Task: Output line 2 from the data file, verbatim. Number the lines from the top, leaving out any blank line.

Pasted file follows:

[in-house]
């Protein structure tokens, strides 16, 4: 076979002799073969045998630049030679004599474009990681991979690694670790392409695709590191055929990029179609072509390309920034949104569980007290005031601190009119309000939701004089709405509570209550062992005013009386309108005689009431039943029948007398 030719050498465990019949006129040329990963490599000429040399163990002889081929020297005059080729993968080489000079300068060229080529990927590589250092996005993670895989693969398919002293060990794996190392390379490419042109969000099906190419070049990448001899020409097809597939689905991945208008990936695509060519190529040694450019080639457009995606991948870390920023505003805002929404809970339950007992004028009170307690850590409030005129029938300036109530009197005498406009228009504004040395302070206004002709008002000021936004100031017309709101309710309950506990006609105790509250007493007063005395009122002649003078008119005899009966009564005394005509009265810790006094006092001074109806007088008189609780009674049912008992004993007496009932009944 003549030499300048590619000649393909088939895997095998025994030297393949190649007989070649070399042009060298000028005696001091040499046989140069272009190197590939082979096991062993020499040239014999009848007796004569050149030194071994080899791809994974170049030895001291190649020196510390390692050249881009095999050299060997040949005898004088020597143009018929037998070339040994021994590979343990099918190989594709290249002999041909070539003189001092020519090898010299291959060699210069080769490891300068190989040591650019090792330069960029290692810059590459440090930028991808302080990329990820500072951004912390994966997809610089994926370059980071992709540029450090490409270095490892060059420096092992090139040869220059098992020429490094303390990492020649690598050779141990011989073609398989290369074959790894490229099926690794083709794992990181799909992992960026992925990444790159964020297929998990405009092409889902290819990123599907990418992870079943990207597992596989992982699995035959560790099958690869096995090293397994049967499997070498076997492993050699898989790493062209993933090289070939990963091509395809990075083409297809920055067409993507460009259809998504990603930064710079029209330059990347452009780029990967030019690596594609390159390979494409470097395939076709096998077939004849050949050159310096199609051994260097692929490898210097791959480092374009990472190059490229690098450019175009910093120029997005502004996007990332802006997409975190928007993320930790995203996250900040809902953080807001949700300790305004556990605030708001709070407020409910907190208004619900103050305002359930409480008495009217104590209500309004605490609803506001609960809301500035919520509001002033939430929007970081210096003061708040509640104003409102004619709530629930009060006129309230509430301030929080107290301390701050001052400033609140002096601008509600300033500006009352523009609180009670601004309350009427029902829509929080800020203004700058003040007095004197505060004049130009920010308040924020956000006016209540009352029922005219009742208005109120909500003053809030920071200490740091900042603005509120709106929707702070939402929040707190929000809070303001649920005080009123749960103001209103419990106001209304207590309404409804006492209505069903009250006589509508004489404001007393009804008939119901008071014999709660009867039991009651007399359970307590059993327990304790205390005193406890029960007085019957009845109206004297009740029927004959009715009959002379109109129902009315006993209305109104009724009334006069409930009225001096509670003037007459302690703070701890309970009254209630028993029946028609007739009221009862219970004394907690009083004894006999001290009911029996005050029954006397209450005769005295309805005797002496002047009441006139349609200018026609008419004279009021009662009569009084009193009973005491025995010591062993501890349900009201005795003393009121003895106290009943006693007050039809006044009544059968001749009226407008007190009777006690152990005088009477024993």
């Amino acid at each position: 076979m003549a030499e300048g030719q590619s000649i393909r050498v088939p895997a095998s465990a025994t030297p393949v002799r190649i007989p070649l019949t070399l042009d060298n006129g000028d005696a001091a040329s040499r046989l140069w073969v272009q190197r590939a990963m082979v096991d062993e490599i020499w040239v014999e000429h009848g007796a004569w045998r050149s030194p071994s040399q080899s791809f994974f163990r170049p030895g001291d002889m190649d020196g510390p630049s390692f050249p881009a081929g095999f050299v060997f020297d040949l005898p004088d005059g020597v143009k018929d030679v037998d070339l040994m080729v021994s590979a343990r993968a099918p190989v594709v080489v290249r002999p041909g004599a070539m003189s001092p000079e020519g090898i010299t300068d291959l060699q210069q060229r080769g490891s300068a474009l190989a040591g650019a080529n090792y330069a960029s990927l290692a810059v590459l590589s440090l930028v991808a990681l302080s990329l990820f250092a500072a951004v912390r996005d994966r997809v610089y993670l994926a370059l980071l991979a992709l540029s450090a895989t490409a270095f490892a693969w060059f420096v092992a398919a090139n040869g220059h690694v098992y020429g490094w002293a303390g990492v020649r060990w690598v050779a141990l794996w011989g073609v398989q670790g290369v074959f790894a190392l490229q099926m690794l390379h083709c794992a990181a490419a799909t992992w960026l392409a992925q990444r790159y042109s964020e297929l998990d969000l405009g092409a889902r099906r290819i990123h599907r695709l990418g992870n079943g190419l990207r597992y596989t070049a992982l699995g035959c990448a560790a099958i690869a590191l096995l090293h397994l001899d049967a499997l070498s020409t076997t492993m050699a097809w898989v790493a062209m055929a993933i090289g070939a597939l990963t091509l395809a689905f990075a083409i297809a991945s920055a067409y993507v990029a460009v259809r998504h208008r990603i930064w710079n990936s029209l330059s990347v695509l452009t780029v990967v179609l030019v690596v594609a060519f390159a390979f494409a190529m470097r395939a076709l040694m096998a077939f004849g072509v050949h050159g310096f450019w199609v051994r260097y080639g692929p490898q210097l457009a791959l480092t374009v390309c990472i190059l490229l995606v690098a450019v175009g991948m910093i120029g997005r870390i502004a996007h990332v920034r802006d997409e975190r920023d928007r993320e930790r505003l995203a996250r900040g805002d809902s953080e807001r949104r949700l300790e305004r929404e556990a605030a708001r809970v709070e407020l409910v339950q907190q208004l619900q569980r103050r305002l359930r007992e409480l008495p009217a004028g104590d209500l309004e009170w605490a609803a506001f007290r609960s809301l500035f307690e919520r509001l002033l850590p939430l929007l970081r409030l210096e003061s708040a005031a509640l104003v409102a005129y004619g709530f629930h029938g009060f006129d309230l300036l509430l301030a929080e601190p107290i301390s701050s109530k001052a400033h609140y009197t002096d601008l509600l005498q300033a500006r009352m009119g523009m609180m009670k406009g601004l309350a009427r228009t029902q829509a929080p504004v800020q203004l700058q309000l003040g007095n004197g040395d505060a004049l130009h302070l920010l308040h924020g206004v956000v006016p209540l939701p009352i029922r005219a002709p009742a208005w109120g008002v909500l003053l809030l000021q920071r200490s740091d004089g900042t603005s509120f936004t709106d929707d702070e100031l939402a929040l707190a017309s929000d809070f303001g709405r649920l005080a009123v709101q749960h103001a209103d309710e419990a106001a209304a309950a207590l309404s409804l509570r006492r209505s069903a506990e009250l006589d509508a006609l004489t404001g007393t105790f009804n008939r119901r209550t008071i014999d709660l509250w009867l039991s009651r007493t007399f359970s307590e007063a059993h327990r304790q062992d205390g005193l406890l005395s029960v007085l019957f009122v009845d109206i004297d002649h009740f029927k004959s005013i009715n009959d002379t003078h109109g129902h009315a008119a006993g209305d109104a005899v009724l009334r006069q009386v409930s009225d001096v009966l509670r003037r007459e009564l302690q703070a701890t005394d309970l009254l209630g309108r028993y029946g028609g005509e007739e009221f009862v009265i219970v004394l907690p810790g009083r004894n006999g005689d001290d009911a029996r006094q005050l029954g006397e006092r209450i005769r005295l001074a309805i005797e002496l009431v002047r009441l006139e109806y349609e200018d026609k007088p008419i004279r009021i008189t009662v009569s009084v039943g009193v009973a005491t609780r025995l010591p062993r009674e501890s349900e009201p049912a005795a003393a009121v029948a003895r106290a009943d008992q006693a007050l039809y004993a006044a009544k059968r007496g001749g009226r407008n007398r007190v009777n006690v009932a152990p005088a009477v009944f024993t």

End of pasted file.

């Protein structure tokens, strides 16, 4: 076979002799073969045998630049030679004599474009990681991979690694670790392409695709590191055929990029179609072509390309920034949104569980007290005031601190009119309000939701004089709405509570209550062992005013009386309108005689009431039943029948007398 030719050498465990019949006129040329990963490599000429040399163990002889081929020297005059080729993968080489000079300068060229080529990927590589250092996005993670895989693969398919002293060990794996190392390379490419042109969000099906190419070049990448001899020409097809597939689905991945208008990936695509060519190529040694450019080639457009995606991948870390920023505003805002929404809970339950007992004028009170307690850590409030005129029938300036109530009197005498406009228009504004040395302070206004002709008002000021936004100031017309709101309710309950506990006609105790509250007493007063005395009122002649003078008119005899009966009564005394005509009265810790006094006092001074109806007088008189609780009674049912008992004993007496009932009944 003549030499300048590619000649393909088939895997095998025994030297393949190649007989070649070399042009060298000028005696001091040499046989140069272009190197590939082979096991062993020499040239014999009848007796004569050149030194071994080899791809994974170049030895001291190649020196510390390692050249881009095999050299060997040949005898004088020597143009018929037998070339040994021994590979343990099918190989594709290249002999041909070539003189001092020519090898010299291959060699210069080769490891300068190989040591650019090792330069960029290692810059590459440090930028991808302080990329990820500072951004912390994966997809610089994926370059980071992709540029450090490409270095490892060059420096092992090139040869220059098992020429490094303390990492020649690598050779141990011989073609398989290369074959790894490229099926690794083709794992990181799909992992960026992925990444790159964020297929998990405009092409889902290819990123599907990418992870079943990207597992596989992982699995035959560790099958690869096995090293397994049967499997070498076997492993050699898989790493062209993933090289070939990963091509395809990075083409297809920055067409993507460009259809998504990603930064710079029209330059990347452009780029990967030019690596594609390159390979494409470097395939076709096998077939004849050949050159310096199609051994260097692929490898210097791959480092374009990472190059490229690098450019175009910093120029997005502004996007990332802006997409975190928007993320930790995203996250900040809902953080807001949700300790305004556990605030708001709070407020409910907190208004619900103050305002359930409480008495009217104590209500309004605490609803506001609960809301500035919520509001002033939430929007970081210096003061708040509640104003409102004619709530629930009060006129309230509430301030929080107290301390701050001052400033609140002096601008509600300033500006009352523009609180009670601004309350009427029902829509929080800020203004700058003040007095004197505060004049130009920010308040924020956000006016209540009352029922005219009742208005109120909500003053809030920071200490740091900042603005509120709106929707702070939402929040707190929000809070303001649920005080009123749960103001209103419990106001209304207590309404409804006492209505069903009250006589509508004489404001007393009804008939119901008071014999709660009867039991009651007399359970307590059993327990304790205390005193406890029960007085019957009845109206004297009740029927004959009715009959002379109109129902009315006993209305109104009724009334006069409930009225001096509670003037007459302690703070701890309970009254209630028993029946028609007739009221009862219970004394907690009083004894006999001290009911029996005050029954006397209450005769005295309805005797002496002047009441006139349609200018026609008419004279009021009662009569009084009193009973005491025995010591062993501890349900009201005795003393009121003895106290009943006693007050039809006044009544059968001749009226407008007190009777006690152990005088009477024993």